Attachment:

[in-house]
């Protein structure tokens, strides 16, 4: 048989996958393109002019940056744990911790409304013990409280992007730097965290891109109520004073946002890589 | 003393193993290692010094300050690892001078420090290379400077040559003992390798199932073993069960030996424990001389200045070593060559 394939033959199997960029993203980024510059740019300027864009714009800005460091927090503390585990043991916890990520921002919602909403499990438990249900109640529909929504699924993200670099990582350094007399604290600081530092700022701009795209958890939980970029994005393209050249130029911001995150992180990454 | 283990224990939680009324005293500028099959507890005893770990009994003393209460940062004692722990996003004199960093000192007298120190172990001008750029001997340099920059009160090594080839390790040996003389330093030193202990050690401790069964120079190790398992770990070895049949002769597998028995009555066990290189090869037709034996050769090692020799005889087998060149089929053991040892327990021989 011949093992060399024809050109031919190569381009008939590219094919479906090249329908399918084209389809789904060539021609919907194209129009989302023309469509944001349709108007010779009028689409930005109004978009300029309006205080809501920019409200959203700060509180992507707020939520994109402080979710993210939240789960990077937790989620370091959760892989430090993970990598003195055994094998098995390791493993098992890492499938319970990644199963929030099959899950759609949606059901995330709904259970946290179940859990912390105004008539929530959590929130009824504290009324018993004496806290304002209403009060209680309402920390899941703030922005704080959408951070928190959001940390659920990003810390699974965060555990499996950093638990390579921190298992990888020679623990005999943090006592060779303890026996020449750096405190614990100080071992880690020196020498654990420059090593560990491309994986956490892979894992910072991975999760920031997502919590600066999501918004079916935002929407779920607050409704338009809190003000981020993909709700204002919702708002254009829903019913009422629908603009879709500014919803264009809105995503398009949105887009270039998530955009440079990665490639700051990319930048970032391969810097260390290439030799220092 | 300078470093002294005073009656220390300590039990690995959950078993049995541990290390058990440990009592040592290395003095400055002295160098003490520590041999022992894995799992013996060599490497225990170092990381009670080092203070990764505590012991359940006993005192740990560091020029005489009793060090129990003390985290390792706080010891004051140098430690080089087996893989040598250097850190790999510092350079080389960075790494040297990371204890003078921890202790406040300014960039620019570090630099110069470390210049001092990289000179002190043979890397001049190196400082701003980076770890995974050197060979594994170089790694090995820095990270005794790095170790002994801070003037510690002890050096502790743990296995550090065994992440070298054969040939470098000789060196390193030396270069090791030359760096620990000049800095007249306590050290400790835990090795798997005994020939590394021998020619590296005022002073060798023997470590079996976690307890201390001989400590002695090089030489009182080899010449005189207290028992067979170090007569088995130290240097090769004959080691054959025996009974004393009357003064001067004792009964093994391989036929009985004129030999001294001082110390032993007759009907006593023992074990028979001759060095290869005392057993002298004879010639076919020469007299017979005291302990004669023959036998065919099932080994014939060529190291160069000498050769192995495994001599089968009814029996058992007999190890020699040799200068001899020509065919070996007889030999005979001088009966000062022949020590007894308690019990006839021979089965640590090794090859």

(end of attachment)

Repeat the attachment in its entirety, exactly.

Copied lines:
[in-house]
């Protein structure tokens, strides 16, 4: 048989996958393109002019940056744990911790409304013990409280992007730097965290891109109520004073946002890589 | 003393193993290692010094300050690892001078420090290379400077040559003992390798199932073993069960030996424990001389200045070593060559 394939033959199997960029993203980024510059740019300027864009714009800005460091927090503390585990043991916890990520921002919602909403499990438990249900109640529909929504699924993200670099990582350094007399604290600081530092700022701009795209958890939980970029994005393209050249130029911001995150992180990454 | 283990224990939680009324005293500028099959507890005893770990009994003393209460940062004692722990996003004199960093000192007298120190172990001008750029001997340099920059009160090594080839390790040996003389330093030193202990050690401790069964120079190790398992770990070895049949002769597998028995009555066990290189090869037709034996050769090692020799005889087998060149089929053991040892327990021989 011949093992060399024809050109031919190569381009008939590219094919479906090249329908399918084209389809789904060539021609919907194209129009989302023309469509944001349709108007010779009028689409930005109004978009300029309006205080809501920019409200959203700060509180992507707020939520994109402080979710993210939240789960990077937790989620370091959760892989430090993970990598003195055994094998098995390791493993098992890492499938319970990644199963929030099959899950759609949606059901995330709904259970946290179940859990912390105004008539929530959590929130009824504290009324018993004496806290304002209403009060209680309402920390899941703030922005704080959408951070928190959001940390659920990003810390699974965060555990499996950093638990390579921190298992990888020679623990005999943090006592060779303890026996020449750096405190614990100080071992880690020196020498654990420059090593560990491309994986956490892979894992910072991975999760920031997502919590600066999501918004079916935002929407779920607050409704338009809190003000981020993909709700204002919702708002254009829903019913009422629908603009879709500014919803264009809105995503398009949105887009270039998530955009440079990665490639700051990319930048970032391969810097260390290439030799220092 | 300078470093002294005073009656220390300590039990690995959950078993049995541990290390058990440990009592040592290395003095400055002295160098003490520590041999022992894995799992013996060599490497225990170092990381009670080092203070990764505590012991359940006993005192740990560091020029005489009793060090129990003390985290390792706080010891004051140098430690080089087996893989040598250097850190790999510092350079080389960075790494040297990371204890003078921890202790406040300014960039620019570090630099110069470390210049001092990289000179002190043979890397001049190196400082701003980076770890995974050197060979594994170089790694090995820095990270005794790095170790002994801070003037510690002890050096502790743990296995550090065994992440070298054969040939470098000789060196390193030396270069090791030359760096620990000049800095007249306590050290400790835990090795798997005994020939590394021998020619590296005022002073060798023997470590079996976690307890201390001989400590002695090089030489009182080899010449005189207290028992067979170090007569088995130290240097090769004959080691054959025996009974004393009357003064001067004792009964093994391989036929009985004129030999001294001082110390032993007759009907006593023992074990028979001759060095290869005392057993002298004879010639076919020469007299017979005291302990004669023959036998065919099932080994014939060529190291160069000498050769192995495994001599089968009814029996058992007999190890020699040799200068001899020509065919070996007889030999005979001088009966000062022949020590007894308690019990006839021979089965640590090794090859």